Blog Posts

08 July, 2018

Synthetic Phonics or Systematic Phonics? What Does Research Really Say?

It happened again this week. Awhile back I was a member of the National Reading Panel (NRP) that reviewed instructional research on the teaching of reading at the request of the U.S. Congress. One of my roles was to serve on the “alphabetics committee” that reviewed the research on phonemic awareness and phonics instruction. Since then it has happened numerous times, like it did this week. Some self-proclaimed phonics authority attributes findings to the NRP that we didn’t actually find (usually because they didn’t actually read it). The one this week has been one of the more frequent misclaims. He claimed that the NRP found synthetic phonics instruction to be more effective than ...

read more
29 June, 2018

My first-graders aren’t producing much writing? Help!

Teacher question: I’ve collected some data on first-grade writing. I developed a plan for getting 6-year-olds to write arguments and I have a rubric designed to allow me to figure out how well my supports help them to write effective arguments (evaluating whether they took a clear position on the topic, and how much evidence they used). I tried it out and gave the kids plenty of time but was surprised to find that they didn’t write much; I’m having trouble evaluating the quality of this writing given how few words they produced. Any ideas on how to better evaluate the impact of what I did?  Shanahan’s response: The specifics of ...

read more
24 June, 2018

Who Should Teach Disciplinary Literacy and Should We Integrate the Curriculum?

Teacher question: My question is about disciplinary literacy. Should we be guiding teachers to integrate social studies or science and ELA or having our ELA teachers teaching disciplinary literacy for these subjects? Our curriculum focuses on overarching concepts and essential questions. Shanahan response: You raise two separate issues here: curriculum integration and who has responsibility for the disciplinary literacy standards. Let me take them one at a time. I don’t oppose integrating social studies or science and literature, but I’m definitely cautious about such combinations. We want our students to develop a clear appreciation of what literature is, how it’s read, what it brings to the table, and so on. We ...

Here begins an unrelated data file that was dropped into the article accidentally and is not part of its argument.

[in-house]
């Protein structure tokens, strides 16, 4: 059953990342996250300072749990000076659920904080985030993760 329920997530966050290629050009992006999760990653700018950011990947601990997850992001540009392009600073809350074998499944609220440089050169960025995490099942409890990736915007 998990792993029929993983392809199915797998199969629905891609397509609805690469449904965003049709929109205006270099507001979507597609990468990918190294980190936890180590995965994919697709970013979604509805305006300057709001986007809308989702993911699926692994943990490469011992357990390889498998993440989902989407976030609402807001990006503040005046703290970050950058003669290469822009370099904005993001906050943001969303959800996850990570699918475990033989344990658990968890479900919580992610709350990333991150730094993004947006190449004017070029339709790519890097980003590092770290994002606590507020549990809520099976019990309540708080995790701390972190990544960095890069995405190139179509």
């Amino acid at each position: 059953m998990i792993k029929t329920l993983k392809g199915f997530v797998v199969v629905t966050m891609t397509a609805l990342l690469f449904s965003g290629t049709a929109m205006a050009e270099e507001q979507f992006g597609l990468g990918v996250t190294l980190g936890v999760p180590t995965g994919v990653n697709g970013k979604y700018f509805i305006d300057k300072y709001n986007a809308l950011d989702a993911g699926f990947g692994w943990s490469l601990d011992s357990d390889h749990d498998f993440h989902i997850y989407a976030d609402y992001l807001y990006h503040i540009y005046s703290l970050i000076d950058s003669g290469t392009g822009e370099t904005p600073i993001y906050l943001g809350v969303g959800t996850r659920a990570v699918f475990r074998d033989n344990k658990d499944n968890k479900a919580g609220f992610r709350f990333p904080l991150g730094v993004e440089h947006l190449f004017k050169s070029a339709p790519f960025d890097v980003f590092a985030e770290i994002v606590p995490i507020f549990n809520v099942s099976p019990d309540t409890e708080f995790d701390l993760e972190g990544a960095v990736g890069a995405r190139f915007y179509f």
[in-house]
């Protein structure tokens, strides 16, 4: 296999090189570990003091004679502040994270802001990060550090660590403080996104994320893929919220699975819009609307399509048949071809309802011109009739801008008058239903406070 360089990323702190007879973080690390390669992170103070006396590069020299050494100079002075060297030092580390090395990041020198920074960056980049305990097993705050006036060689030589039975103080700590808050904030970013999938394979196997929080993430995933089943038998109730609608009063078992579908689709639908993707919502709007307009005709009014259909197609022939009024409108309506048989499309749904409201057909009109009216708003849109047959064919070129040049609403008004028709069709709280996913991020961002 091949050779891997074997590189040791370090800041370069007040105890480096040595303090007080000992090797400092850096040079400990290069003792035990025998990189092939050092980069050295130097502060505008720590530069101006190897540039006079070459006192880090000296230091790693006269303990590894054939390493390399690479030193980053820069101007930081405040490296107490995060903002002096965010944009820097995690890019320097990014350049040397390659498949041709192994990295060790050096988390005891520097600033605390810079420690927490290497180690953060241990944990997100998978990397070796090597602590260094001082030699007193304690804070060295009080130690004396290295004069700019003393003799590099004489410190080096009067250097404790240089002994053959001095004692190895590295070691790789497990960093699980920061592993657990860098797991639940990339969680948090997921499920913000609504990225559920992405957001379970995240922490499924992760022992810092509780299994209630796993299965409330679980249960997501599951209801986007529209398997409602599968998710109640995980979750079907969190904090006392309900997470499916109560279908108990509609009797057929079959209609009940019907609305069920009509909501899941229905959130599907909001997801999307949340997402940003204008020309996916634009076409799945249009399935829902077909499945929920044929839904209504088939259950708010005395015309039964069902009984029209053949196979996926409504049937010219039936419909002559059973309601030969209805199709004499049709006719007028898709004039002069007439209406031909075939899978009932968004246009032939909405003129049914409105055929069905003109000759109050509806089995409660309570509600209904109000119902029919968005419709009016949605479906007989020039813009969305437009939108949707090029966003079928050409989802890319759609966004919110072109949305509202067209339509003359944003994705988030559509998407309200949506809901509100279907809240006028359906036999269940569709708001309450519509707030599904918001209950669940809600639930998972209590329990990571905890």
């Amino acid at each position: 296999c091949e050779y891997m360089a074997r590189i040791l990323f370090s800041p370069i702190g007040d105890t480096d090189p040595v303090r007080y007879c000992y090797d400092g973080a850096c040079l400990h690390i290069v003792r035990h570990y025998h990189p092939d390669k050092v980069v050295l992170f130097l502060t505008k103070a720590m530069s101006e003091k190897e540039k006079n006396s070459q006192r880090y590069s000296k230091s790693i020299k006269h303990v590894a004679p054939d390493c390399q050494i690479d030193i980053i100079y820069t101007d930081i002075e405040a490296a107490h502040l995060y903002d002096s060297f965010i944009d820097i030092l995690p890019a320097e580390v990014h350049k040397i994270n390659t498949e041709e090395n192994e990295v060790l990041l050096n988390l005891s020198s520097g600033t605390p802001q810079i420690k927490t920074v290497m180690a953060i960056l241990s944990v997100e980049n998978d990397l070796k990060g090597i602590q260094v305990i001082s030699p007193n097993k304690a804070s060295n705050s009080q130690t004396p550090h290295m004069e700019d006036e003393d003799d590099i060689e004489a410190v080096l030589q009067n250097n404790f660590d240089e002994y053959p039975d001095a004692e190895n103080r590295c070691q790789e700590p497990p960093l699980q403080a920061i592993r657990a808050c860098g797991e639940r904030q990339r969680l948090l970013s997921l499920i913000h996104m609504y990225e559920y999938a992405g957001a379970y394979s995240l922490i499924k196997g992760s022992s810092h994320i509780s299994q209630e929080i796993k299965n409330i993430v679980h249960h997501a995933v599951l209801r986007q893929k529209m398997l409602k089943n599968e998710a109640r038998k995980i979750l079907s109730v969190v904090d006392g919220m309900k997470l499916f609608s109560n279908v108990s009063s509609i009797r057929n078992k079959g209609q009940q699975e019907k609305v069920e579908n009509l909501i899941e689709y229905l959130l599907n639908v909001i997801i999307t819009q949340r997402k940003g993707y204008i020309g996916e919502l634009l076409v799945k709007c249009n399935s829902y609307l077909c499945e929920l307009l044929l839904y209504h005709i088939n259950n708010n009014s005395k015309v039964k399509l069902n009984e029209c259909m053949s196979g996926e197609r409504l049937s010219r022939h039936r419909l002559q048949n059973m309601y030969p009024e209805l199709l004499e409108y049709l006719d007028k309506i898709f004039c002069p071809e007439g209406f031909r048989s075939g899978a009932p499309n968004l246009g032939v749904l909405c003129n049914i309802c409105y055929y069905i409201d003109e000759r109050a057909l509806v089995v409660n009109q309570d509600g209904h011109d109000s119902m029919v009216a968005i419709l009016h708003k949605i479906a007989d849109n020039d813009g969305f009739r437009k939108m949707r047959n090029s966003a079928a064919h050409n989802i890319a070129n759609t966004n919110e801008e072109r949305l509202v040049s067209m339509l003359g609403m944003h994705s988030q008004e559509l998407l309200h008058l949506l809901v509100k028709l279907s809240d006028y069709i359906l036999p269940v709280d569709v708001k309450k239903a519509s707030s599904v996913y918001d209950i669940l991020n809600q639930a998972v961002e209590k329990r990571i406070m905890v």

read more
09 June, 2018

Should We "Platoon" Reading Instruction

Teacher question: We are trying to raise our third-grade reading scores. What do you think of “platooning” to help us meet that goal? Shanahan response: Platooning, or what in my time was called “departmentalization,” is apparently on the rise in America’s primary grades. Schools like yours are hungry to raise reading and math achievement, and this looks like an inexpensive way to do it. It costs nothing to have classrooms departmentalized rather than self-contained: it requires no additional teachers; there are no added professional development costs; there are no added textbook, computer, or other instructional materials costs; and many teachers love the idea of no longer being responsible for subjects that ...

read more
02 June, 2018

What Should Small Group Reading Instruction Look Like?

Teacher question: I've been bringing my shared reading teaching into my small groups. The students read a text during shared reading and we spend time analyzing the text and really digging in—nuances of the language, comprehension of the text, vocabulary, and so on. From there we move into small groups where students answer standards-based questions about the text.   My concern at this point is this: I find myself doing pretty much the same lesson in small groups for all the groups. Should I be doing this (answering standards-based questions) in the whole group instruction? Then what about small groups? What do they look like? Part of the difficulty I experience ...

read more
28 May, 2018

Where Questioning Fits in Comprehension Instruction: Skills and Strategies Part II